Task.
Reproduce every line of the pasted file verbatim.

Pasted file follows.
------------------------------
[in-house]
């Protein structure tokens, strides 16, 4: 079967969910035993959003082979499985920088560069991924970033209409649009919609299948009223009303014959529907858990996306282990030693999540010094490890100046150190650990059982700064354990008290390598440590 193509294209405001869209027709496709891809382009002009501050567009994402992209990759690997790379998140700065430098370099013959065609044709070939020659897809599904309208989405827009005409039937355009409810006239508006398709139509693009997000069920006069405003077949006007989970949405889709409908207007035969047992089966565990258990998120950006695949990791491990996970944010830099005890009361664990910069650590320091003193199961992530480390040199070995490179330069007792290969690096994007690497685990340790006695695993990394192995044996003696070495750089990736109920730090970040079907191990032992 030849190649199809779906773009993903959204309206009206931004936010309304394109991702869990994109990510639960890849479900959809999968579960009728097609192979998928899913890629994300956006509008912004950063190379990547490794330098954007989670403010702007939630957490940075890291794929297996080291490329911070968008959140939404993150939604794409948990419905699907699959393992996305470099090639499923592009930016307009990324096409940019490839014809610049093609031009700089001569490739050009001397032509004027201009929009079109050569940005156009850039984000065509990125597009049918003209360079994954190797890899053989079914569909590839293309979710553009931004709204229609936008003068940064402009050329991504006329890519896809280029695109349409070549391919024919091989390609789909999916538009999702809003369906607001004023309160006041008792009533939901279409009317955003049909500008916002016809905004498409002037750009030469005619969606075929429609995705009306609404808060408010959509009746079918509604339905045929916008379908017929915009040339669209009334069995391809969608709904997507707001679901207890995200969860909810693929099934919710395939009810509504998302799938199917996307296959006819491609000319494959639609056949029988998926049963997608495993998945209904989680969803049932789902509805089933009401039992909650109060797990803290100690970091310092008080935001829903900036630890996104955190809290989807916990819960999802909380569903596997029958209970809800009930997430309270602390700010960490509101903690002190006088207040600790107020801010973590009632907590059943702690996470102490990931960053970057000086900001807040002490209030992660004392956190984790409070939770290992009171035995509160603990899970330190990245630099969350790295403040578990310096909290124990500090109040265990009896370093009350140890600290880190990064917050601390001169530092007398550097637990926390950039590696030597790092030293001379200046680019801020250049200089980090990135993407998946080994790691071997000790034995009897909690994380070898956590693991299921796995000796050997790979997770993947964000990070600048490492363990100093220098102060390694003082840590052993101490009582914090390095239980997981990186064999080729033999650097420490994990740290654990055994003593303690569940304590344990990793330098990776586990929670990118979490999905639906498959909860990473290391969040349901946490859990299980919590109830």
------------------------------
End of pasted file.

[in-house]
């Protein structure tokens, strides 16, 4: 079967969910035993959003082979499985920088560069991924970033209409649009919609299948009223009303014959529907858990996306282990030693999540010094490890100046150190650990059982700064354990008290390598440590 193509294209405001869209027709496709891809382009002009501050567009994402992209990759690997790379998140700065430098370099013959065609044709070939020659897809599904309208989405827009005409039937355009409810006239508006398709139509693009997000069920006069405003077949006007989970949405889709409908207007035969047992089966565990258990998120950006695949990791491990996970944010830099005890009361664990910069650590320091003193199961992530480390040199070995490179330069007792290969690096994007690497685990340790006695695993990394192995044996003696070495750089990736109920730090970040079907191990032992 030849190649199809779906773009993903959204309206009206931004936010309304394109991702869990994109990510639960890849479900959809999968579960009728097609192979998928899913890629994300956006509008912004950063190379990547490794330098954007989670403010702007939630957490940075890291794929297996080291490329911070968008959140939404993150939604794409948990419905699907699959393992996305470099090639499923592009930016307009990324096409940019490839014809610049093609031009700089001569490739050009001397032509004027201009929009079109050569940005156009850039984000065509990125597009049918003209360079994954190797890899053989079914569909590839293309979710553009931004709204229609936008003068940064402009050329991504006329890519896809280029695109349409070549391919024919091989390609789909999916538009999702809003369906607001004023309160006041008792009533939901279409009317955003049909500008916002016809905004498409002037750009030469005619969606075929429609995705009306609404808060408010959509009746079918509604339905045929916008379908017929915009040339669209009334069995391809969608709904997507707001679901207890995200969860909810693929099934919710395939009810509504998302799938199917996307296959006819491609000319494959639609056949029988998926049963997608495993998945209904989680969803049932789902509805089933009401039992909650109060797990803290100690970091310092008080935001829903900036630890996104955190809290989807916990819960999802909380569903596997029958209970809800009930997430309270602390700010960490509101903690002190006088207040600790107020801010973590009632907590059943702690996470102490990931960053970057000086900001807040002490209030992660004392956190984790409070939770290992009171035995509160603990899970330190990245630099969350790295403040578990310096909290124990500090109040265990009896370093009350140890600290880190990064917050601390001169530092007398550097637990926390950039590696030597790092030293001379200046680019801020250049200089980090990135993407998946080994790691071997000790034995009897909690994380070898956590693991299921796995000796050997790979997770993947964000990070600048490492363990100093220098102060390694003082840590052993101490009582914090390095239980997981990186064999080729033999650097420490994990740290654990055994003593303690569940304590344990990793330098990776586990929670990118979490999905639906498959909860990473290391969040349901946490859990299980919590109830």